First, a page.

Reprinted from the Journal of the American Chemical Society, 115, 5332-5333 (1993).

©American Chemical Society, 1993.


William J. Leigh,* Christine J. Bradaric, and Gregory W. Sluggett

Department of Chemistry, McMaster University, Hamilton, Ontario, Canada L8S 4M1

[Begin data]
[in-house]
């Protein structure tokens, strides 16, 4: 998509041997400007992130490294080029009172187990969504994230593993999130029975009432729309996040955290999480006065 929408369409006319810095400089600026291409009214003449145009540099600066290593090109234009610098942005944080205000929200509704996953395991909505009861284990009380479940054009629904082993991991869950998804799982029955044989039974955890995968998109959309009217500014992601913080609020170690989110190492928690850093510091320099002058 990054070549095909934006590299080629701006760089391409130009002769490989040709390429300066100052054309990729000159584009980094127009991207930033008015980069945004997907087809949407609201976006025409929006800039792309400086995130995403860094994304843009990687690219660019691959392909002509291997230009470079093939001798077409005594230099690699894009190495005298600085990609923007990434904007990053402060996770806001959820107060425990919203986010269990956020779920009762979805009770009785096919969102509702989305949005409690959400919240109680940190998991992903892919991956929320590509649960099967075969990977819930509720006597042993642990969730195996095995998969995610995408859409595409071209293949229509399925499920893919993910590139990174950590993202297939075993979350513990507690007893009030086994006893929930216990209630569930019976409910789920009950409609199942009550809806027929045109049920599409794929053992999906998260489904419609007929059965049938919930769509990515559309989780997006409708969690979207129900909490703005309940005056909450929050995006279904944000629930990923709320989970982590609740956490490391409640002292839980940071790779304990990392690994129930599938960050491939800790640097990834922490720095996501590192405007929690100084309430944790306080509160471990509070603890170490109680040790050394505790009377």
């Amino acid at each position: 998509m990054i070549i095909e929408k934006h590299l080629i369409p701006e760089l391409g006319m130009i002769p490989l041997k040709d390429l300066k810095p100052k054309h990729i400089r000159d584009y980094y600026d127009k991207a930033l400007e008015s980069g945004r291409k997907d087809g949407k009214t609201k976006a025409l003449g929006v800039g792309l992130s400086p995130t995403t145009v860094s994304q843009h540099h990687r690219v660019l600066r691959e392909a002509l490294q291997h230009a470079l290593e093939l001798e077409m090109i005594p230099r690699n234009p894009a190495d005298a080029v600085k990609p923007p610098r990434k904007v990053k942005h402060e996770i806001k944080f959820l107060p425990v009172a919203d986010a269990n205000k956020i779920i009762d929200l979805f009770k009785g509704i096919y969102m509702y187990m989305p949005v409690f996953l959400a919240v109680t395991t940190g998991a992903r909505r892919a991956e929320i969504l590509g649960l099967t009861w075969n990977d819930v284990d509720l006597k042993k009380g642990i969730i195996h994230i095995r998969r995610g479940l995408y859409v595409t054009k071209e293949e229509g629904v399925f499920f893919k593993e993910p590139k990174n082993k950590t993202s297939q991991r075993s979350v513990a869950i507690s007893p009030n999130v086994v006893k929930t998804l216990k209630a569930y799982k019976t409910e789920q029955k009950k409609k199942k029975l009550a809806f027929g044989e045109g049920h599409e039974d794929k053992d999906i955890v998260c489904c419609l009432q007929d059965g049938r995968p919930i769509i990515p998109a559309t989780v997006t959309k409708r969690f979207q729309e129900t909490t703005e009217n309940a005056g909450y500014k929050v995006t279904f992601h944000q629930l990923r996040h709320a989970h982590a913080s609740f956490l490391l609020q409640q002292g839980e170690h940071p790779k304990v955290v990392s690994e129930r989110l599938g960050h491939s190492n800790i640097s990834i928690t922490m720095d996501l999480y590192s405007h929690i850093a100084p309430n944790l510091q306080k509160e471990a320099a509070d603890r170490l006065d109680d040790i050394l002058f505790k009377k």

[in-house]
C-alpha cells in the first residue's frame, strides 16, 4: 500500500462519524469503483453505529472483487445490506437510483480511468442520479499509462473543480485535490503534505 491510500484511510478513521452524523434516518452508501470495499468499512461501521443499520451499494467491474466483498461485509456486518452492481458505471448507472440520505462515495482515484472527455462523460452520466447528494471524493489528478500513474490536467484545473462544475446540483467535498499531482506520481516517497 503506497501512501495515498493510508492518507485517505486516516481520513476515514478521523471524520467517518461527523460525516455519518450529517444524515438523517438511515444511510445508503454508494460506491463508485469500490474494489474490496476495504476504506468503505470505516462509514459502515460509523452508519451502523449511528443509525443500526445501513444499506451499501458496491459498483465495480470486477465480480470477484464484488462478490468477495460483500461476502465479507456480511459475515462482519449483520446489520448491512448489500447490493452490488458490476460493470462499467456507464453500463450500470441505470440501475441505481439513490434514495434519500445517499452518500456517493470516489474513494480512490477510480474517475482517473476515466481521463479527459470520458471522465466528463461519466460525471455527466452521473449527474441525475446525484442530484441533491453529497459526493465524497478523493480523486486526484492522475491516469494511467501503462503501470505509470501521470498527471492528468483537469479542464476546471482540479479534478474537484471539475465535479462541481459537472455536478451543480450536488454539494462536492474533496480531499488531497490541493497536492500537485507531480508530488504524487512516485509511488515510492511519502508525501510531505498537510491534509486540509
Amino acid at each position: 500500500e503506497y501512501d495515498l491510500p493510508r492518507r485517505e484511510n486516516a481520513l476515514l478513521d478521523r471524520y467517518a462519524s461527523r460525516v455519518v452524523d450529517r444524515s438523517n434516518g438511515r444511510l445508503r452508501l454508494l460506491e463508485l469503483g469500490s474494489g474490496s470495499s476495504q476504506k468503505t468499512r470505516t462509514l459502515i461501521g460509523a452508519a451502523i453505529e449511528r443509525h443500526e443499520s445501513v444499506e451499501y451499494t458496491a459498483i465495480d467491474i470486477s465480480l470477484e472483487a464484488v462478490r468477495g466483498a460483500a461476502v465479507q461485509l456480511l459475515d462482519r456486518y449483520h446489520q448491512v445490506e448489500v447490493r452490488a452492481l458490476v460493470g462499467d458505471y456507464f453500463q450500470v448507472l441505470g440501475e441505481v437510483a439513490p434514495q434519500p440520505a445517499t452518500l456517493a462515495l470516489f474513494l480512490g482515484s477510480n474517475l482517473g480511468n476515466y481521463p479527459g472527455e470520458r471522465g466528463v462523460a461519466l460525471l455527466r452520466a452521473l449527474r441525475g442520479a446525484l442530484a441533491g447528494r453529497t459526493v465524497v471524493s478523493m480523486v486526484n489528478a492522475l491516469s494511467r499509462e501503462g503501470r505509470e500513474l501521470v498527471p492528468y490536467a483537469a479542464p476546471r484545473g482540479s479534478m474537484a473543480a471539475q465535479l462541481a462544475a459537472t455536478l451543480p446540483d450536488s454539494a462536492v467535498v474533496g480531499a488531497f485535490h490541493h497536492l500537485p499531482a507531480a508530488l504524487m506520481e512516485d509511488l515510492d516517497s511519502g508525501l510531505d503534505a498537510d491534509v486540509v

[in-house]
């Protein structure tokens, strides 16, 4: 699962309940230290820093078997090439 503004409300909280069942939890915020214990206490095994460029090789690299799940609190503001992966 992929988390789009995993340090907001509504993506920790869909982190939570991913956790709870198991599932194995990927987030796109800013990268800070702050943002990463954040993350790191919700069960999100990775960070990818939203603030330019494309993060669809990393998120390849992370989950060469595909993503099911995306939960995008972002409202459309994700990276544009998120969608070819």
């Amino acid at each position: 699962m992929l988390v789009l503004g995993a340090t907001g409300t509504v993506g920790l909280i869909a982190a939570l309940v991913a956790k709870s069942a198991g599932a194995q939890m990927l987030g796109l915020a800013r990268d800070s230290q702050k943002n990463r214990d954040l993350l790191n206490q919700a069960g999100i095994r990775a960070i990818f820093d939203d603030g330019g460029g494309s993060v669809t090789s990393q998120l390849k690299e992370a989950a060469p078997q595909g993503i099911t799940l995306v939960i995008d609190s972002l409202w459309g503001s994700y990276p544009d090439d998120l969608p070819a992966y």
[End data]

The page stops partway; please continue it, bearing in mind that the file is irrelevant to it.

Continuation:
Abstract: Nanosecond laser flash photolysis of 1,1,2-triphenylsilacyclobutane (1) in acetonitrile or isooctane solution gives rise to a readily detectable transient absorption with spectral maximum at 323-nm, which is assigned to 1,1-diphenylsilene (2). Silene 2 decays on the microsecond timescale with mixed first- and second-order kinetics in deoxygenated isooctane solution (tau < 13000 ns), and with first-order kinetics (tau ~ 800 ns) in dried acetonitrile. Direct photolysis of 1 in the presence of a series of carbonyl compounds affords high chemical yields of the corresponding methyldiphenylsilyl enol ethers by formal ene-addition. Silene 2 is relatively unreactive toward oxygen (k < 5 X 10^6 /M.s), but is quenched by alkanones, ethyl acetate, and 2,3-dimethyl-1,3-butadiene with rate constants in the 10^6 - 10^9 /M.s range. The rate constants are generally about a factor of two greater in isooctane than in acetonitrile solution. A kinetic deuterium isotope effect of 1.9 has been measured for the reaction of 2 with acetone in isooctane. The magnitude of the KIE is smaller in acetonitrile (KIE = 1.34 +/- 0.17). The kinetic data for the reactions of 2 with carbonyl compounds are consistent with a concerted, non-pericyclic mechanism, in which Si-O bond formation and H-transfer proceed asynchronously. Pulsed laser irradiation (337-nm) of 2 within 300 ns of its formation by laser photolysis of 1 in isooctane solution results in no detectable decrease in the transient absorption due to 2, suggesting that the silene is photostable under these conditions in fluid solution at room temperature.